5 lessons from organising two FinTech events and create a new brand in 6 months starting from scratch

I have started this post a while ago and I am completing it now… in the first serious flight post-beach, to San Francisco.
This is far from being a promotion of FinTechStage.
It is an objective look back, hoping you guys will react and help the team improve on this new adventure, that could have different futures and certainly is a precious ground of experience.

1) Business Model
Everyone is trying to find out the successful economics of an event business and many have tried, including us.
Truth is if you want to privilege the quality of the crowd you are inviting and keep the dimension of the event small enough for the network to be effective, you have to rely too much on sponsoring, which is leads to a process fatigue after a while.

2) Networking
Ultimately, the fundamental reason for most of the people to participate to an event. Point is : there is a FinTech (bigger and bigger) Friends & Family crowd that most of the good events are reassembling. The challenge is to avoid 90% of the attendees coming to meet the same 10% of the gurus. There is nothing wrong with it, but what’s it for the gurus ?

3) Content
You cannot avoid a third of the content to be boring for a combination of the following factors :
– some content has to be sponsors driven (if you rely too much on them),
– you have to experiment with new speakers and sometimes you don’t have enough quality time to figure out what the delivery will look like,
– explore content out of the “FinTech comfort zone”: insurance, FinTech wearables, corporate treasury, etc.

4) Speakers
If you pay your speakers, you can be certain that unless your event has thousands of tickets sold (like Sibos) you will likely loose money.
You also want to avoid the “usual speaking to the usual” vicious circle and – most importantly – a speaker has to come for more than his/her speech, make everyone has a different objective.
What I would like to plan is for someone to come over and almost have a personalised agenda that we help building. That alone can comfortably justify the time spent on a conference.

5) Give versus Get
Conferences run by marketing agencies or solely event company are likely to die or get acquired by someone with more money that will fall in the same fatigue sooner or later. I asked myself repeatedly if I should do JUST FinTechStage. The biggest challenge would be to juggle between the pressure of having this as the sole revenue source versus something complementary to the other business I run (the investor, the start-up coach, the evangelist). Some of it can blend, of course, but if you can experiment, expand the topics and invited the right audience, be flexible on who you partner with, that allows you to give (to the community) before you get (mostly money).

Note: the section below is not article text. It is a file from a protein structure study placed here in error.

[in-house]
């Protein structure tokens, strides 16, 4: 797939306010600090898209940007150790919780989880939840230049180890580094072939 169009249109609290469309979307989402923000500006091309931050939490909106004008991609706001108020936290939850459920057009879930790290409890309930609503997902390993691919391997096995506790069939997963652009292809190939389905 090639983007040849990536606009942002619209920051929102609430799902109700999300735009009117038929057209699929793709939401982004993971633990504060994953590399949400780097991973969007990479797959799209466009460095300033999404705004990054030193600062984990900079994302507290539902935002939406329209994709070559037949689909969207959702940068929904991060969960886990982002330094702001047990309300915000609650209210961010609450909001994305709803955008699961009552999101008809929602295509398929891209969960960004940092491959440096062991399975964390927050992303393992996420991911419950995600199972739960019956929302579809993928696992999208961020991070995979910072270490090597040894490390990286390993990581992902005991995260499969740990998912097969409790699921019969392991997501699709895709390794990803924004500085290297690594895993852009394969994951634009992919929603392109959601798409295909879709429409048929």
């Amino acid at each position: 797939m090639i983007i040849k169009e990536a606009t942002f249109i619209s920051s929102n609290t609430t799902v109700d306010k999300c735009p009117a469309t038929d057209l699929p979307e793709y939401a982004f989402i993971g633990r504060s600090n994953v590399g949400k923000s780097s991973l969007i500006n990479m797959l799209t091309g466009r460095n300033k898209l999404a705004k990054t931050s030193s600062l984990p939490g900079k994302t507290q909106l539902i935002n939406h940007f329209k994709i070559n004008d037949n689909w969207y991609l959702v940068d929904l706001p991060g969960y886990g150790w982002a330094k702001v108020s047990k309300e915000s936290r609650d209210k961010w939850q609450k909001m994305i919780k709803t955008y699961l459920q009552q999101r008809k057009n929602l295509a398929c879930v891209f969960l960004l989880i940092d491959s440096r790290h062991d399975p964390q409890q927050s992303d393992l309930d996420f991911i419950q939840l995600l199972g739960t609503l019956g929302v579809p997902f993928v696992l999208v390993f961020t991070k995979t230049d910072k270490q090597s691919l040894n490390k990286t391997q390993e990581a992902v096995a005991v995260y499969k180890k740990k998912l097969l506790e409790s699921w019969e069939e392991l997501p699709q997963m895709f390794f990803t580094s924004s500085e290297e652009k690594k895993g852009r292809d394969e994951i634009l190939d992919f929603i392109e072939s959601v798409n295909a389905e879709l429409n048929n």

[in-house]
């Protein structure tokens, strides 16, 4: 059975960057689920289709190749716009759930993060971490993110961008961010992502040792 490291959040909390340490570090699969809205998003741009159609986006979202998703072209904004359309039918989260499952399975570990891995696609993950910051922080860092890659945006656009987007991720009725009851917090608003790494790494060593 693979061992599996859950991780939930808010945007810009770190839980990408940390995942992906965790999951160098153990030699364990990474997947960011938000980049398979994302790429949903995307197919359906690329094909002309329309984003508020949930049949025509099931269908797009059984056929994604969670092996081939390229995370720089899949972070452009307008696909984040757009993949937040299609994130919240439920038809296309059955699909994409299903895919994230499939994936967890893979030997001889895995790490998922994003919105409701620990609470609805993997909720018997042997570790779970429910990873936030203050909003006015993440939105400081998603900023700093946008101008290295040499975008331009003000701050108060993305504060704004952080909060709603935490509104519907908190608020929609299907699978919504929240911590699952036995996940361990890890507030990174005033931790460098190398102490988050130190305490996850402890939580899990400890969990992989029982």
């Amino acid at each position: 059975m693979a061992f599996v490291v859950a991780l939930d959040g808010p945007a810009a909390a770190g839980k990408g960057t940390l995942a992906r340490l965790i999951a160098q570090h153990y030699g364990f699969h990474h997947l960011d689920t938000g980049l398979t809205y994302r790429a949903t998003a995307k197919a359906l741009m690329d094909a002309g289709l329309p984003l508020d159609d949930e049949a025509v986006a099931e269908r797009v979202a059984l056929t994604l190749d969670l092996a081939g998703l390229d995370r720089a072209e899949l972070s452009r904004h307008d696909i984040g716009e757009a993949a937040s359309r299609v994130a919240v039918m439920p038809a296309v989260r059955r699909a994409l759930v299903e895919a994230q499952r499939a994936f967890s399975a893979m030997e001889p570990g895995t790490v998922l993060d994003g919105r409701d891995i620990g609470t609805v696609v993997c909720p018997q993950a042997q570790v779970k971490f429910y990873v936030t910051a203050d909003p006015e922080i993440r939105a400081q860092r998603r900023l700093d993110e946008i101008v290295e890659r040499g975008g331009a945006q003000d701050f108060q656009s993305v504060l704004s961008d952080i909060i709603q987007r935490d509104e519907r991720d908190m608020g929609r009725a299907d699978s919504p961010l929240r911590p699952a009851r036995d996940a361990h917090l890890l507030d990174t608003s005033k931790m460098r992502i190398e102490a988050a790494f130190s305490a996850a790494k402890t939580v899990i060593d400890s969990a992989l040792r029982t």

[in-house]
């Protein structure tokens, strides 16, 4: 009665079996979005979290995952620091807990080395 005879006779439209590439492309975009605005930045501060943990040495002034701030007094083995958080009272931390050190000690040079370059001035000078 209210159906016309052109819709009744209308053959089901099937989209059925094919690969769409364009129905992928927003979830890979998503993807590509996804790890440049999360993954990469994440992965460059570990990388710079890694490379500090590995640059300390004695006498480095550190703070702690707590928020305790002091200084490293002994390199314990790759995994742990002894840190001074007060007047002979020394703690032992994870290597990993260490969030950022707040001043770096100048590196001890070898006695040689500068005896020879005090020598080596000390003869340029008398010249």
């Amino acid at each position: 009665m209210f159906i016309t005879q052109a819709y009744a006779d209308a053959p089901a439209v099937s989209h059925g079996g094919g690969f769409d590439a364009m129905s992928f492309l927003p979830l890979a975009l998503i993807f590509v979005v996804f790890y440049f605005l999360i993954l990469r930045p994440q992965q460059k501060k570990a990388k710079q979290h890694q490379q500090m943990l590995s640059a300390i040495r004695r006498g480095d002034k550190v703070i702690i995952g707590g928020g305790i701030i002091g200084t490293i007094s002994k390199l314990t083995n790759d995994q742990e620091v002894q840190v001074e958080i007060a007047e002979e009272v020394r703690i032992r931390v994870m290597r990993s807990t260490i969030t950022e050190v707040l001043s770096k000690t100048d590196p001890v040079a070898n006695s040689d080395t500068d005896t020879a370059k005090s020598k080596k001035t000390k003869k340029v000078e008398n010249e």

Instead of money, what you get by focusing on giving, is the trust and the credibility in the (FinTech, in this case) space.

Now, watch the space as we will announce soon more events and new partnerships.

Stay tuned


2 thoughts on “5 lessons from organising two FinTech events and create a new brand in 6 months starting from scratch”

  1. Completely agree with what you’ve written. To get more insight on the viability and economics of conferences, check in with Michael Terpin (Inside Bitcoin) or the guys who run TechDay. Those who put on conferences say that it is an endless grind.

    Qualifier: I have not attended any Fintech Stage events. But in the main, fintech conferences have gotten way too expensive for the value derived. The same speakers, all in torn jeans and T-shirts, giving the same presentation. Pretty slides and a lot of blah blah blah. The panels are beyond lame and attendees come away with zero actionable information. And it’s all B2C. Hardly any valuable B2B. I can’t take one more PFM presentation.

    The top insiders (the “rock stars”) stand around talking to each other, batting away the folks who came to hear / meet them.

    The people who really need to be there, the US bankers, don’t know or care what’s going on with innovation in financial services. They’re old, fat and clueless. Waiting to acquire anyone who gets traction.

    1. There is a lot of truth in what you said F, you know what? let me invite you to the next one and you will see by yourself.
      BTW, we have chosen to KNOW most of the people to attend FTS and minimise the random ‘ticket buyers’ in order to avoid part of the risks you mentioned.
      The flip of the coin of course is also the risk of getting only ‘family members’ … as i wrote.


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